1 1/2 cups cilantro leaves and tender sprigs
1 cup fresh mint leaves
Juice and finely grated zest of 1/2 lemon
4 garlic cloves
1 teaspoon salt
1/2 teaspoon smoked paprika
1/2 teaspoon black pepper
1/2 teaspoon red chili flakes
1/2 cup olive oil

8 bone-in chicken thighs with skin

Red Pepper Sauce:
2 jarred roasted red peppers, drained and rinsed, coarsely chopped
1 red jalapeno pepper, seeds and membranes removed (optional), coarsely chopped
2 garlic cloves, chopped
2 tablespoons extra-virgin olive oil
2 tablespoons tomato paste
1 tablespoon red wine vinegar
1/2 teaspoon smoked paprika
1/2 teaspoon ground cumin
1/2 teaspoon salt, or to taste
1/2 teaspoon freshly ground black pepper

1 medium head romanesco (or white cauliflower)
Cilantro sprigs for garnish
Lemon wedges for serving

1. Combine all of the chermoula ingredients, except the oil, in the bowl of a food processor. Pulse to chop. Add the oil and pulse to blend. The chermoula should have a runny salsa consistency. If too thick, add more oil to loosen.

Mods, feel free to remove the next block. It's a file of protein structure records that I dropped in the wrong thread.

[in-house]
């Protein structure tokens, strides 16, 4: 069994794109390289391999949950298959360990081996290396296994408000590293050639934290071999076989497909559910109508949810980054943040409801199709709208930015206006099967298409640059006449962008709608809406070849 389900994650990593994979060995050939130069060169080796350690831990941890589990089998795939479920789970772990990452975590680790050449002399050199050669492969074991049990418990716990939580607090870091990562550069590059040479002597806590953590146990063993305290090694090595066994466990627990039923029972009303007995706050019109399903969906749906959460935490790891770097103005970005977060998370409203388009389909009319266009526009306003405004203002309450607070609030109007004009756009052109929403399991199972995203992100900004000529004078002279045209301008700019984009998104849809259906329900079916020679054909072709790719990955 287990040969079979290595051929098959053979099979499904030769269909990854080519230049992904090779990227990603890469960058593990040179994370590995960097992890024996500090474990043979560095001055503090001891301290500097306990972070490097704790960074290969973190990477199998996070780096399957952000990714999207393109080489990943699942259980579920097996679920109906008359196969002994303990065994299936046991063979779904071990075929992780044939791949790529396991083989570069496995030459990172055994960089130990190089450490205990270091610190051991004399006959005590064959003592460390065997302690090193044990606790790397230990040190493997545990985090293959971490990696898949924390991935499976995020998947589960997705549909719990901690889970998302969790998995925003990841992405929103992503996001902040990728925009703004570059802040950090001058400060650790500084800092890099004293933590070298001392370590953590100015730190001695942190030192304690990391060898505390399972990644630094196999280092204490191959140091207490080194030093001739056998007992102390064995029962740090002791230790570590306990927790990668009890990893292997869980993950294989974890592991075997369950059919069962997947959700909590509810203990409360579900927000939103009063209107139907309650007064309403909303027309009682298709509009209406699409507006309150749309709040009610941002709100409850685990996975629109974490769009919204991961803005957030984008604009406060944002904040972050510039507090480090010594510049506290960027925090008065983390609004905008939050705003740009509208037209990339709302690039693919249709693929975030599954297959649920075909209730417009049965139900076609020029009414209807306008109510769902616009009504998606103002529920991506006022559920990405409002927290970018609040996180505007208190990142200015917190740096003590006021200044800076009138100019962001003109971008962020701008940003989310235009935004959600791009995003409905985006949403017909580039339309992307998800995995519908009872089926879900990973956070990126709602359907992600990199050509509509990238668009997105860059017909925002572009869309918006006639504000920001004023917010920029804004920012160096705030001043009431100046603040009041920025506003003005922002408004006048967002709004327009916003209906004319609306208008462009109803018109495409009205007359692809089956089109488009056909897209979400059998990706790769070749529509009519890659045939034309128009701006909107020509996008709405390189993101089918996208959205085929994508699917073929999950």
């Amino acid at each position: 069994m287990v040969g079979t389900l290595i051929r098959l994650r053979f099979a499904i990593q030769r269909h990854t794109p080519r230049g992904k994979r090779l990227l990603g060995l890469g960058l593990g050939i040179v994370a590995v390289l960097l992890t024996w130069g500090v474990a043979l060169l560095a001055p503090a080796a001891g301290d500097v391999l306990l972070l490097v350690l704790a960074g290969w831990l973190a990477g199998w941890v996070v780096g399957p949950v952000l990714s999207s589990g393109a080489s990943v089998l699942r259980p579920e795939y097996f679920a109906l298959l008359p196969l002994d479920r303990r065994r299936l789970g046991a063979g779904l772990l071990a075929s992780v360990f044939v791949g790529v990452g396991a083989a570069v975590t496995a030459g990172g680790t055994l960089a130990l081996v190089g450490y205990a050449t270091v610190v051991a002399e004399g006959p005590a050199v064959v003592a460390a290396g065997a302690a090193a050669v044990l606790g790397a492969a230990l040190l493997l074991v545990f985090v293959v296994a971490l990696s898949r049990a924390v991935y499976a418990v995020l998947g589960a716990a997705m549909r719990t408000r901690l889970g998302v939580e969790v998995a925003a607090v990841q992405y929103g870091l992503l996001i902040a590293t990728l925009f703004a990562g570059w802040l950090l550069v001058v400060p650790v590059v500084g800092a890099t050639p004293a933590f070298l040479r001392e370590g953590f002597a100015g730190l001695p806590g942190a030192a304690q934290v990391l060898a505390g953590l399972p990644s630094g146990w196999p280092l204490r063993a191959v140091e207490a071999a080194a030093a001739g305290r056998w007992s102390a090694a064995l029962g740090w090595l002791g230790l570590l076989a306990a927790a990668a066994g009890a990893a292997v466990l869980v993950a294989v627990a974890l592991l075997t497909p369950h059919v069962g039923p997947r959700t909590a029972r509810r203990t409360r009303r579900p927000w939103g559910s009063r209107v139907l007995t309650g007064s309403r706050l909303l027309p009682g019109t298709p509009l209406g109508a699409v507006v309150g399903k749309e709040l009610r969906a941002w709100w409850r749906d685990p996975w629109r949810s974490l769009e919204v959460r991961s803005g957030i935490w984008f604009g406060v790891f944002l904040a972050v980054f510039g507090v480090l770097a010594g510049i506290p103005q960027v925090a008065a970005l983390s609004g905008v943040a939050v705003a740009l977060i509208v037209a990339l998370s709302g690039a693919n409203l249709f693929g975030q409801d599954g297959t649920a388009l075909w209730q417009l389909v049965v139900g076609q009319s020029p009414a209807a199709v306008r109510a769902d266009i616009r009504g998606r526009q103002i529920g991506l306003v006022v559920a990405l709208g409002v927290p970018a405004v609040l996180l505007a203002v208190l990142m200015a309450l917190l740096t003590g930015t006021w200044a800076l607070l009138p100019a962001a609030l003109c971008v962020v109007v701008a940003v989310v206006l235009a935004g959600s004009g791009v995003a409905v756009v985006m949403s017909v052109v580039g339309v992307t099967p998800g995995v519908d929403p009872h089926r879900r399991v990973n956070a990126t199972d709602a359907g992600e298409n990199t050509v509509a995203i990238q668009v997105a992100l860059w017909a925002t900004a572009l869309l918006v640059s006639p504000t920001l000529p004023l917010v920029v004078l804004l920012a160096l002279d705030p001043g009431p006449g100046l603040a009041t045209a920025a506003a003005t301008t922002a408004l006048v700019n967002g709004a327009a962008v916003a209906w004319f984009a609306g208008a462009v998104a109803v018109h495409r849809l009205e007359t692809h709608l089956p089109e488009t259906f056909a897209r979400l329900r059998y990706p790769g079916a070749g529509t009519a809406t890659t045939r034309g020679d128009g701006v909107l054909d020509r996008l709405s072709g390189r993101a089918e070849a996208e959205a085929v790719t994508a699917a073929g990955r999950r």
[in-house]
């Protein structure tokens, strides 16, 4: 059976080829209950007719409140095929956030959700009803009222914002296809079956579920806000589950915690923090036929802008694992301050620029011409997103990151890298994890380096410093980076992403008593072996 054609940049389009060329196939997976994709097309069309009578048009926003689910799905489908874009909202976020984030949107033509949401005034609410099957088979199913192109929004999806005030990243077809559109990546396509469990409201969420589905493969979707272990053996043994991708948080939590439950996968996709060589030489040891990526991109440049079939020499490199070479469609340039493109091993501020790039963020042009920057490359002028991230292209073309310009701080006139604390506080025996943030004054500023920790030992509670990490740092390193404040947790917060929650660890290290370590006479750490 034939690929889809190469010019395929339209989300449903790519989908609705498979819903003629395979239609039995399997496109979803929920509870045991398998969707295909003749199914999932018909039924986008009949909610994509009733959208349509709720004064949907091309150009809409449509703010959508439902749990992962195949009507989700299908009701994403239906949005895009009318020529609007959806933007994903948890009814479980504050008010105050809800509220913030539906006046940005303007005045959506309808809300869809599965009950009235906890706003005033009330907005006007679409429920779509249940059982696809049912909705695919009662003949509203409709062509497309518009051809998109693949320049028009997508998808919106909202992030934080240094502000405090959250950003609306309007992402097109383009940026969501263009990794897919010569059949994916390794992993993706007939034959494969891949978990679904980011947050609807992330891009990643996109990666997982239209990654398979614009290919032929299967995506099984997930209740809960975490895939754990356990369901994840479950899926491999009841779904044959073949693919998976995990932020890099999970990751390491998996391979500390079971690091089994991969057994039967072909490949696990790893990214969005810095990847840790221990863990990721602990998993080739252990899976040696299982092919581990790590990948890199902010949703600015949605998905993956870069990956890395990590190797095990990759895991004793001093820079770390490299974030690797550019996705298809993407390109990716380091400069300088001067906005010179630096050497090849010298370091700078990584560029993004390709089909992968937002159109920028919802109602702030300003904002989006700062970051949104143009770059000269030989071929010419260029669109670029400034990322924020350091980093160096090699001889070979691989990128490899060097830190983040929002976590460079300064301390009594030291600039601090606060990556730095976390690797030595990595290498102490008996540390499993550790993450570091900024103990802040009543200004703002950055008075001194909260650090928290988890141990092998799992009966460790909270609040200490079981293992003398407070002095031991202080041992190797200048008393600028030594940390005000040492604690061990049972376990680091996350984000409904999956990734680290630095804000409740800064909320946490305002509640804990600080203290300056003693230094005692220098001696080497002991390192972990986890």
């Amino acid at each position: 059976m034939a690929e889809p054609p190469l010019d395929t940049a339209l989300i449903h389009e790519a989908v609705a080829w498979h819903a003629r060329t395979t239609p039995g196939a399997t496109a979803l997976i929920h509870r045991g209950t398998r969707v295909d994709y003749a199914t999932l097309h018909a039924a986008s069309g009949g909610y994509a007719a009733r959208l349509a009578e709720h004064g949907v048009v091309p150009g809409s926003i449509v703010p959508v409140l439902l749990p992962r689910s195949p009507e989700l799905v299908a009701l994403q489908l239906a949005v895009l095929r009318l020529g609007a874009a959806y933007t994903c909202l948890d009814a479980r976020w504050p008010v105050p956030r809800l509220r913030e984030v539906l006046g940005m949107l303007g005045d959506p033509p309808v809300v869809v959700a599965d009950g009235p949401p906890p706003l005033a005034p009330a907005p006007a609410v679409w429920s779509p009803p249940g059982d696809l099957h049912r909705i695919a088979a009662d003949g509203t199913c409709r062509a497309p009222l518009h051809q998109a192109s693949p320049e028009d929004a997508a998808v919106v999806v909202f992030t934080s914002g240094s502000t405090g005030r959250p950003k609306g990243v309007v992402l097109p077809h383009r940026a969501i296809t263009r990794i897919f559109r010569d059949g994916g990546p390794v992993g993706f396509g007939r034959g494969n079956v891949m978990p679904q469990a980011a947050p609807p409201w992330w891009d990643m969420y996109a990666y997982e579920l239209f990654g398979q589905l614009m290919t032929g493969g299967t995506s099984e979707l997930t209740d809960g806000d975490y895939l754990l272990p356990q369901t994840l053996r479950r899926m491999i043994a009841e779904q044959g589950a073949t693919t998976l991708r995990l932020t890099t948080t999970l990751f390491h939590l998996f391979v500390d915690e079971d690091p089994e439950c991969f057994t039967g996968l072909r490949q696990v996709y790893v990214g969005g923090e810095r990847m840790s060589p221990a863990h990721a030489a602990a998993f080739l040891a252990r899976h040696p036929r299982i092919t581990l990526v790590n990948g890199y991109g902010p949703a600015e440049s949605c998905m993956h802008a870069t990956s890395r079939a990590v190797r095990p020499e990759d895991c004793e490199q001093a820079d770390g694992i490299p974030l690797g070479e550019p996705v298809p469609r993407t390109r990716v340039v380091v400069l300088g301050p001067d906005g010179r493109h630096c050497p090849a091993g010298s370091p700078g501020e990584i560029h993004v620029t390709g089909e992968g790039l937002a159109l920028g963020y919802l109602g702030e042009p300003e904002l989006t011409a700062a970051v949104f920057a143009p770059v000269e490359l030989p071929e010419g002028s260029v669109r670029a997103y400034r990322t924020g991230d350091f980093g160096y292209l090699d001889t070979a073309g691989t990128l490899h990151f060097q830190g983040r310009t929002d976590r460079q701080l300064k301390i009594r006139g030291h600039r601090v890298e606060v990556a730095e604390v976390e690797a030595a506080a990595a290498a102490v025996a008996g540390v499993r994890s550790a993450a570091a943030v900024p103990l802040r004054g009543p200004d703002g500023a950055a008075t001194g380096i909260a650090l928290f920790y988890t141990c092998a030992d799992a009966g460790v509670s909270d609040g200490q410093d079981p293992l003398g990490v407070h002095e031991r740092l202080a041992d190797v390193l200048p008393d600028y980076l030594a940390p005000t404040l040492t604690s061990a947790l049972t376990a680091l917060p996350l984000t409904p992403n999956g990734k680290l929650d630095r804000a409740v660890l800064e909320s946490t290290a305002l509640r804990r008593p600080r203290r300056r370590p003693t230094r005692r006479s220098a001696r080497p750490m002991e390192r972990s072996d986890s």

2. Place the chicken in a large bowl. Pour in the chermoula and stir to thoroughly coat, rubbing the marinade between the skin and meat. Cover and refrigerate for 1 hour or overnight. Remove from the refrigerator 30 minutes before roasting.
3. Combine all of the red pepper sauce ingredients in the cleaned bowl of a food processor and process to blend. Taste for seasoning. (The sauce may be prepared in advance and stored in the refrigerator for up to 3 days.)
4. Heat the oven to 375°F.
5. Cut the cauliflower from crown to stem in 3/4-inch slices. Cut out the cores and cut the cores into bite-size chunks. (The cores are sweet and edible, so don’t discard them.)
6. Remove the chicken from the marinade and arrange, skin-side up, on a rimmed baking sheet lined with parchment. Brush the cauliflower steaks and pieces on all sides with the residual marinade and arrange around the chicken. Season everything with salt and black pepper.